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Chano Dominguez: Piano with 'Duende'

Guillem Vidal By

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The meeting between Chano Domínguez and All About Jazz took place hours after the opening ceremony of the 41st Barcelona International Vol-Damm Jazz Festival, starring Wayne Shorter. Chano's enthusiasm is contagious: "Wayne Shorter's quartet is a fully fledged group with very clear objectives and led by one of the greatest living jazz legends," says Chano, who even though he was completing his next record with his flamenco quartet, did not miss the chimerical evening featuring the saxophonist, pianist Danilo Pérez, bassist John Patitucci and drummer Brian Blade.



"Wayne Shorter has absolute control over the music," says Chano, "and his group is at the top of its game. I think that they have found a fabulous way to move, in which each note has a reason and each musician finds his own freedom. Shorter knows how to bring out the best in his musicians like no one else. In a sense, the concert reminded me of Miles Davis, in whose band Wayne used to perform in the '60s. After his '60s quintet, Miles began to direct a series of groups with musicians like Chick Corea and Keith Jarrett—groups where there was total freedom but in which there was a prevailing voice that would lead everyone." Shorter. Miles. Chano. Here, before you, the reigning triumvirate in this edition of the Barcelona Jazz Festival.



Chano, the pianist from Cádiz, will close the Barcelona Jazz Festival in style at The Jazz Standard in New York, December 3-6, 2009, with a fierce flamenco reading of the late trumpeter's iconic Kind of Blue (Columbia, 1959), that debuted on November 12, 2009 and was relished in L'Auditori in Barcelona. The fiftieth anniversary of Miles' recording, when dealt with by Chano, was already been reinterpreted directly in Barcelona by the So What Band of Kind of Blue's only surviving member, drummer Jimmy Cobb, and the Cuban (Catalan by adoption—like Chano) Omar Sosa, who a few days ago ironically said in All About Jazz that what the festival in Barcelona had proposed to both him and Chano was comparable to the arena of the Roman circus.



"This offer," says Chano, "is a challenge, because it would never have occurred to me to try to reinterpret Kind of Blue. 'Free me God!' I would have thought! Nevertheless, it was an offer to come to a festival like that of Barcelona where the project really makes sense and which also coincided with the fiftieth anniversary of the CD, so I really wanted to do it. History has demonstrated, only too well, that musicians need to be urged with projects like this because we are a little vague. Bach wrote all of his cantatas that he composed because they were commissioned."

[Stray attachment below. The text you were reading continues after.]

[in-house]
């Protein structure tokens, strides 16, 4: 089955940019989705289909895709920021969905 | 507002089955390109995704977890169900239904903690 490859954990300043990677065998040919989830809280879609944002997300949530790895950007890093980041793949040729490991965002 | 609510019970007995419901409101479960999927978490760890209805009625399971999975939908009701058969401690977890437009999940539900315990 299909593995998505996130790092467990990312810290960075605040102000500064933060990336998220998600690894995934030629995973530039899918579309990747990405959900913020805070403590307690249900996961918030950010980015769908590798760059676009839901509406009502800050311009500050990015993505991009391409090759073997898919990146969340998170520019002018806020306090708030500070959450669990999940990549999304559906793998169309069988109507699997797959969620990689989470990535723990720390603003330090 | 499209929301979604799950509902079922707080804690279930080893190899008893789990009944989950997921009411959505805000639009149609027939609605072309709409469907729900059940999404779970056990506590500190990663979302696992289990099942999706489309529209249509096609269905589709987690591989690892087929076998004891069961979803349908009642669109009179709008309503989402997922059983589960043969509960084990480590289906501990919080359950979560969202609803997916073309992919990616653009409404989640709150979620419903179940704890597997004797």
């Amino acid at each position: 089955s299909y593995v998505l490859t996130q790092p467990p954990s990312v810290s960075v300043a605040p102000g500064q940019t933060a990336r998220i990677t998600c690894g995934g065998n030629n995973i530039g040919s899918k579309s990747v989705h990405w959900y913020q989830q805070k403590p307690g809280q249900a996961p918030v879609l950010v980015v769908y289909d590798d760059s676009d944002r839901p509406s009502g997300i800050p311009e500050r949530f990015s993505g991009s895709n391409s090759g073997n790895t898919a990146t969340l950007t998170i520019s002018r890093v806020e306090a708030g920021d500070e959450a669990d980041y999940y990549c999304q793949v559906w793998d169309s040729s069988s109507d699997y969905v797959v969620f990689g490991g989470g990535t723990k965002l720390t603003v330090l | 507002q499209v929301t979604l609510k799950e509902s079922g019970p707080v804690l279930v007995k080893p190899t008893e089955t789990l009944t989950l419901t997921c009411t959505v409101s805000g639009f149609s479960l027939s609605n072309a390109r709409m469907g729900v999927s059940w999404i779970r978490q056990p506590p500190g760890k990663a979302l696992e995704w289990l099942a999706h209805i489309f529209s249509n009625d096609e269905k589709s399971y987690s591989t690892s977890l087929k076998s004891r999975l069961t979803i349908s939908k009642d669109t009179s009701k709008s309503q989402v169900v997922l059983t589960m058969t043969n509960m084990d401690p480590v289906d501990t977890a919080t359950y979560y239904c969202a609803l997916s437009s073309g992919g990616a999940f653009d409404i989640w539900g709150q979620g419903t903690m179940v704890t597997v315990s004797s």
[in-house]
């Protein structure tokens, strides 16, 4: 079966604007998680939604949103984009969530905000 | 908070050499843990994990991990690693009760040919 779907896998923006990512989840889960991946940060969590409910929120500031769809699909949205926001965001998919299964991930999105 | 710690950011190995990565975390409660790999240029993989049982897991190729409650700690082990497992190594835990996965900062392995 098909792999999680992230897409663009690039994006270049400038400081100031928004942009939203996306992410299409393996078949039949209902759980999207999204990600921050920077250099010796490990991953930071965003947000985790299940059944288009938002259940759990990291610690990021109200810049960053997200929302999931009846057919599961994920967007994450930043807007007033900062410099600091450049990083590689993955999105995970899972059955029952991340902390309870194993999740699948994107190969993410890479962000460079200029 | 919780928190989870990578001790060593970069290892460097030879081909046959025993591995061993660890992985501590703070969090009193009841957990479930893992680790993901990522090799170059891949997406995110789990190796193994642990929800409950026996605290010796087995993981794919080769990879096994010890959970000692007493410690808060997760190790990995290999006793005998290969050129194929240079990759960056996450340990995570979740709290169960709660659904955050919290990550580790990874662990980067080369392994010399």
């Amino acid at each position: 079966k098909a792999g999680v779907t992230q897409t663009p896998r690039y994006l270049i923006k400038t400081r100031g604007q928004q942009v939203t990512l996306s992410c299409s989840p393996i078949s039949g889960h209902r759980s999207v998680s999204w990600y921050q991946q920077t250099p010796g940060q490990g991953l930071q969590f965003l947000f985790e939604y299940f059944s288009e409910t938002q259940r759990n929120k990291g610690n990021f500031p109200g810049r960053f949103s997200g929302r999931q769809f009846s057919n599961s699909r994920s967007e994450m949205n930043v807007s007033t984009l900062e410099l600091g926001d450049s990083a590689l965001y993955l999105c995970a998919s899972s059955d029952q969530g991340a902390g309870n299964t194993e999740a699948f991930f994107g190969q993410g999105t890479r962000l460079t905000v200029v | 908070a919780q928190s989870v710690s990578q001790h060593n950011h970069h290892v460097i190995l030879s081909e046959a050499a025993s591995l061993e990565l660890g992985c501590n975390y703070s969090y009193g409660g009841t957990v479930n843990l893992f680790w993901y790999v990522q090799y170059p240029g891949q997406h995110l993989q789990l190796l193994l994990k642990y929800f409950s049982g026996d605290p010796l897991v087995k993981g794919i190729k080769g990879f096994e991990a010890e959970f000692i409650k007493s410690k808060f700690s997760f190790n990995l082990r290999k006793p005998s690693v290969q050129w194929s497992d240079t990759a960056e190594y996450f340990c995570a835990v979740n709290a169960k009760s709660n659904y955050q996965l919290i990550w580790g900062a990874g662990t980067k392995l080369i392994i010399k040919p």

Without a Trumpet. So What?

Throughout his apprenticeship as a jazzman—like, at the end of the day, any self-respecting jazz apprentice—Chano interpreted all the pieces of the famous Miles record. With great charm the pianist engaged in practicing with his band that included a flamenco singer (Blas Córdoba, Kejío), a drummer (Israel Suárez, Piraña), a dancer (Tomasito) and a double-bassist (Mario Rossy)...and without a trumpet or any sort of wind instrument.



"I want to find with my quintet the same freedom that Miles and his musicians found while recording the record," Chano says. "And interpret the music with the same feeling. Therefore I don't have too many premeditated ideas, while still knowing that there is pianistic and harmonic freedom." The set list of the concert included: the five classic pieces on the original record ("So What," "Freddie Freeloader," "Blue in Green," "All Blues" and "Flamenco Sketches"); pieces composed by Chano and inspired by the author of Kind of Blue; the occasional snippet of recorded material by composers such as Manuel de Falla and Issac Albéniz; and even some other pieces by Miles. "The music in Kind of Blue will go into different forms of flamenco," Chano says. "For example, in 'Blue in Green,' I have worked with the flamenco singer who will interpret a poem written the same time as the album was recorded by a Spanish writer that I admire, Rafael Alberti."



The spirit of Bill Evans, one of the pianists who inspired Chano, was certainly not lacking in the recitals. "Bill Evans had a huge impact on this album," he recalls. "You can tell from the second note that he plays. Miles was very intelligent when choosing musicians like Evans for this album, because each one of them actually had a lot to say and would say it in a specific way. The way that they had to create and improvise very simply within some of the melodic structures and harmonies gave the album a lot of personality—because in reality these structures are very simple. The freedom, however, is enormous."


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